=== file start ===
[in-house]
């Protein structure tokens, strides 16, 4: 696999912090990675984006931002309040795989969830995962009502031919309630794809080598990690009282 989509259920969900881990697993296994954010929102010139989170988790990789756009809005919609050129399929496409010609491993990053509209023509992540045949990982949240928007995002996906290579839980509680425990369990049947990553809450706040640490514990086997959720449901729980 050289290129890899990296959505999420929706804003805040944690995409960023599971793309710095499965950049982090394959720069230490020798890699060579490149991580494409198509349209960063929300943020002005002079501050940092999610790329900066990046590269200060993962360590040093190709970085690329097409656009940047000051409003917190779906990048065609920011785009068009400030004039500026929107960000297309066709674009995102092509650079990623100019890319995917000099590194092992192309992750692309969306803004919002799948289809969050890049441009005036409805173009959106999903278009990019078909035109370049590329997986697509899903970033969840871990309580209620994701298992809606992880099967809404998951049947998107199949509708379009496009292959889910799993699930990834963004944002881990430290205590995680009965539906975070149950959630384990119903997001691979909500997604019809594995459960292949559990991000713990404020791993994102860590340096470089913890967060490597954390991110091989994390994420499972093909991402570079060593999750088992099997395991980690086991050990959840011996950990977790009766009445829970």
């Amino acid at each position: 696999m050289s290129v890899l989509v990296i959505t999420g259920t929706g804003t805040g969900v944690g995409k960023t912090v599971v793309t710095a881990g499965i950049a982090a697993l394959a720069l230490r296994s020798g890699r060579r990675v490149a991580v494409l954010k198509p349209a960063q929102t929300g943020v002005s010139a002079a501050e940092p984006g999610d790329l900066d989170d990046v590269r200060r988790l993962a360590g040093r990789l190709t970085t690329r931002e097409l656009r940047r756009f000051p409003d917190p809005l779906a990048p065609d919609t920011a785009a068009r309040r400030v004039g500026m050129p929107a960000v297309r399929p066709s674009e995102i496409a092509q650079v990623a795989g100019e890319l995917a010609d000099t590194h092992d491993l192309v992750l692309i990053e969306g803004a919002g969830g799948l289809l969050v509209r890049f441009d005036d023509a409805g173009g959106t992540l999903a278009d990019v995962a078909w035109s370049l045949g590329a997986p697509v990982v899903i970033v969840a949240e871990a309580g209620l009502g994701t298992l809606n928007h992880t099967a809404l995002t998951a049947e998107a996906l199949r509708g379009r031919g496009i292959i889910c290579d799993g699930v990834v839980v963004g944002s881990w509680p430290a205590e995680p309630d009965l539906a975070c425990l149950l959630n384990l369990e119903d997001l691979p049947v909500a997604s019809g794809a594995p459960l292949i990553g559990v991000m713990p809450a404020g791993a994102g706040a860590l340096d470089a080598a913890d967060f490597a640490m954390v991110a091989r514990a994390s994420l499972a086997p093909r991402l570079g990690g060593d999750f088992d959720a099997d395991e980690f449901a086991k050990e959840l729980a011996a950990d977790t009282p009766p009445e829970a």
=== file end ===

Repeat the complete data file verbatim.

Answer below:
[in-house]
């Protein structure tokens, strides 16, 4: 696999912090990675984006931002309040795989969830995962009502031919309630794809080598990690009282 989509259920969900881990697993296994954010929102010139989170988790990789756009809005919609050129399929496409010609491993990053509209023509992540045949990982949240928007995002996906290579839980509680425990369990049947990553809450706040640490514990086997959720449901729980 050289290129890899990296959505999420929706804003805040944690995409960023599971793309710095499965950049982090394959720069230490020798890699060579490149991580494409198509349209960063929300943020002005002079501050940092999610790329900066990046590269200060993962360590040093190709970085690329097409656009940047000051409003917190779906990048065609920011785009068009400030004039500026929107960000297309066709674009995102092509650079990623100019890319995917000099590194092992192309992750692309969306803004919002799948289809969050890049441009005036409805173009959106999903278009990019078909035109370049590329997986697509899903970033969840871990309580209620994701298992809606992880099967809404998951049947998107199949509708379009496009292959889910799993699930990834963004944002881990430290205590995680009965539906975070149950959630384990119903997001691979909500997604019809594995459960292949559990991000713990404020791993994102860590340096470089913890967060490597954390991110091989994390994420499972093909991402570079060593999750088992099997395991980690086991050990959840011996950990977790009766009445829970």
């Amino acid at each position: 696999m050289s290129v890899l989509v990296i959505t999420g259920t929706g804003t805040g969900v944690g995409k960023t912090v599971v793309t710095a881990g499965i950049a982090a697993l394959a720069l230490r296994s020798g890699r060579r990675v490149a991580v494409l954010k198509p349209a960063q929102t929300g943020v002005s010139a002079a501050e940092p984006g999610d790329l900066d989170d990046v590269r200060r988790l993962a360590g040093r990789l190709t970085t690329r931002e097409l656009r940047r756009f000051p409003d917190p809005l779906a990048p065609d919609t920011a785009a068009r309040r400030v004039g500026m050129p929107a960000v297309r399929p066709s674009e995102i496409a092509q650079v990623a795989g100019e890319l995917a010609d000099t590194h092992d491993l192309v992750l692309i990053e969306g803004a919002g969830g799948l289809l969050v509209r890049f441009d005036d023509a409805g173009g959106t992540l999903a278009d990019v995962a078909w035109s370049l045949g590329a997986p697509v990982v899903i970033v969840a949240e871990a309580g209620l009502g994701t298992l809606n928007h992880t099967a809404l995002t998951a049947e998107a996906l199949r509708g379009r031919g496009i292959i889910c290579d799993g699930v990834v839980v963004g944002s881990w509680p430290a205590e995680p309630d009965l539906a975070c425990l149950l959630n384990l369990e119903d997001l691979p049947v909500a997604s019809g794809a594995p459960l292949i990553g559990v991000m713990p809450a404020g791993a994102g706040a860590l340096d470089a080598a913890d967060f490597a640490m954390v991110a091989r514990a994390s994420l499972a086997p093909r991402l570079g990690g060593d999750f088992d959720a099997d395991e980690f449901a086991k050990e959840l729980a011996a950990d977790t009282p009766p009445e829970a």